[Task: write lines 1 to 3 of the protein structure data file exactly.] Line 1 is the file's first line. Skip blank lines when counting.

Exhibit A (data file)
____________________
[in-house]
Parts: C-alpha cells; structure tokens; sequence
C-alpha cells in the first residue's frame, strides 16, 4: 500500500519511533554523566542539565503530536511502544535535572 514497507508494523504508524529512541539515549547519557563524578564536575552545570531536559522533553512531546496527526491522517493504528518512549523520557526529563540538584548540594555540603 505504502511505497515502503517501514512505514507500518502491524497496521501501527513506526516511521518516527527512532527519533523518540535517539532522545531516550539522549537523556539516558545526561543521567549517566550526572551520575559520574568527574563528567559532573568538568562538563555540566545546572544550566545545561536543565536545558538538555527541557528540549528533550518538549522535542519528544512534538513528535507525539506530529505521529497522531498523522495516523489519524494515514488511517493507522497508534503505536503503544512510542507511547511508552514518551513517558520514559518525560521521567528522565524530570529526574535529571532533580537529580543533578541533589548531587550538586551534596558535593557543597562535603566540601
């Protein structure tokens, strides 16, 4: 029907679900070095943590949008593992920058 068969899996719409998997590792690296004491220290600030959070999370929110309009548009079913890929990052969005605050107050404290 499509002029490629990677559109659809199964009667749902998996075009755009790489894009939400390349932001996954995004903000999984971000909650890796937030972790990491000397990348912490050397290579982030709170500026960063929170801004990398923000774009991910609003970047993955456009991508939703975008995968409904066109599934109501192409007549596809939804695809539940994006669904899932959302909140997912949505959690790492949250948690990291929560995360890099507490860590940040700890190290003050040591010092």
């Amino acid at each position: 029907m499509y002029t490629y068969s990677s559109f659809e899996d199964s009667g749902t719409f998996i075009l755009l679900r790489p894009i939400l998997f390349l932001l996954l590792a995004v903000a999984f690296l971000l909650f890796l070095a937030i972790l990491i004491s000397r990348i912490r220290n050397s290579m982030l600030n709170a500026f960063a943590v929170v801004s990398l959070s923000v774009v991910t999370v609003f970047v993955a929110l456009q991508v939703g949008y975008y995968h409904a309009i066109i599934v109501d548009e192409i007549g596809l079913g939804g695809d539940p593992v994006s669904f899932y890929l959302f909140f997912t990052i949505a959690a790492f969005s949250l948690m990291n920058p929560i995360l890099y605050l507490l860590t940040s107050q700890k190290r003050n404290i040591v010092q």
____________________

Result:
[in-house]
Parts: C-alpha cells; structure tokens; sequence
C-alpha cells in the first residue's frame, strides 16, 4: 500500500519511533554523566542539565503530536511502544535535572 514497507508494523504508524529512541539515549547519557563524578564536575552545570531536559522533553512531546496527526491522517493504528518512549523520557526529563540538584548540594555540603 505504502511505497515502503517501514512505514507500518502491524497496521501501527513506526516511521518516527527512532527519533523518540535517539532522545531516550539522549537523556539516558545526561543521567549517566550526572551520575559520574568527574563528567559532573568538568562538563555540566545546572544550566545545561536543565536545558538538555527541557528540549528533550518538549522535542519528544512534538513528535507525539506530529505521529497522531498523522495516523489519524494515514488511517493507522497508534503505536503503544512510542507511547511508552514518551513517558520514559518525560521521567528522565524530570529526574535529571532533580537529580543533578541533589548531587550538586551534596558535593557543597562535603566540601